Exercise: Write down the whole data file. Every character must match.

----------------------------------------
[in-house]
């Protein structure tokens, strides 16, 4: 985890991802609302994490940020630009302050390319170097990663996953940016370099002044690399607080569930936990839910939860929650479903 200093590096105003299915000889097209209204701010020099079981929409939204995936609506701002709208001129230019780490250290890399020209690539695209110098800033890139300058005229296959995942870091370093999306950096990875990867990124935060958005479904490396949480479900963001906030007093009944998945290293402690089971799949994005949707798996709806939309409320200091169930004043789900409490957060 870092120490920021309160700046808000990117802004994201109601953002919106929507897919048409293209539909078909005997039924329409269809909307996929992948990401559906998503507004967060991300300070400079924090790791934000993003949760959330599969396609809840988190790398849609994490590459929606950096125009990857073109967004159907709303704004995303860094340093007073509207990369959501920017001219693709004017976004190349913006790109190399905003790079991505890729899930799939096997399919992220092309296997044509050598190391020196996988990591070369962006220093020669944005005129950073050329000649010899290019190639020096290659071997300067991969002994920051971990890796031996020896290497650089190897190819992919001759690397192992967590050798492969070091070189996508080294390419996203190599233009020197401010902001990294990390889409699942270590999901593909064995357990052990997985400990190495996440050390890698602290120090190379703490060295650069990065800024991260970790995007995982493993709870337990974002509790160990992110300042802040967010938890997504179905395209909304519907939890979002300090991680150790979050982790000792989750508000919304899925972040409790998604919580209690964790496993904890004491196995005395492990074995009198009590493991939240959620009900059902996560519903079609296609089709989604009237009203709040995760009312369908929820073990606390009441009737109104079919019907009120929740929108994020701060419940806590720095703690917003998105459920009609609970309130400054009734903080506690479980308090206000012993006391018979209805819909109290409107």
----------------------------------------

[in-house]
């Protein structure tokens, strides 16, 4: 985890991802609302994490940020630009302050390319170097990663996953940016370099002044690399607080569930936990839910939860929650479903 200093590096105003299915000889097209209204701010020099079981929409939204995936609506701002709208001129230019780490250290890399020209690539695209110098800033890139300058005229296959995942870091370093999306950096990875990867990124935060958005479904490396949480479900963001906030007093009944998945290293402690089971799949994005949707798996709806939309409320200091169930004043789900409490957060 870092120490920021309160700046808000990117802004994201109601953002919106929507897919048409293209539909078909005997039924329409269809909307996929992948990401559906998503507004967060991300300070400079924090790791934000993003949760959330599969396609809840988190790398849609994490590459929606950096125009990857073109967004159907709303704004995303860094340093007073509207990369959501920017001219693709004017976004190349913006790109190399905003790079991505890729899930799939096997399919992220092309296997044509050598190391020196996988990591070369962006220093020669944005005129950073050329000649010899290019190639020096290659071997300067991969002994920051971990890796031996020896290497650089190897190819992919001759690397192992967590050798492969070091070189996508080294390419996203190599233009020197401010902001990294990390889409699942270590999901593909064995357990052990997985400990190495996440050390890698602290120090190379703490060295650069990065800024991260970790995007995982493993709870337990974002509790160990992110300042802040967010938890997504179905395209909304519907939890979002300090991680150790979050982790000792989750508000919304899925972040409790998604919580209690964790496993904890004491196995005395492990074995009198009590493991939240959620009900059902996560519903079609296609089709989604009237009203709040995760009312369908929820073990606390009441009737109104079919019907009120929740929108994020701060419940806590720095703690917003998105459920009609609970309130400054009734903080506690479980308090206000012993006391018979209805819909109290409107």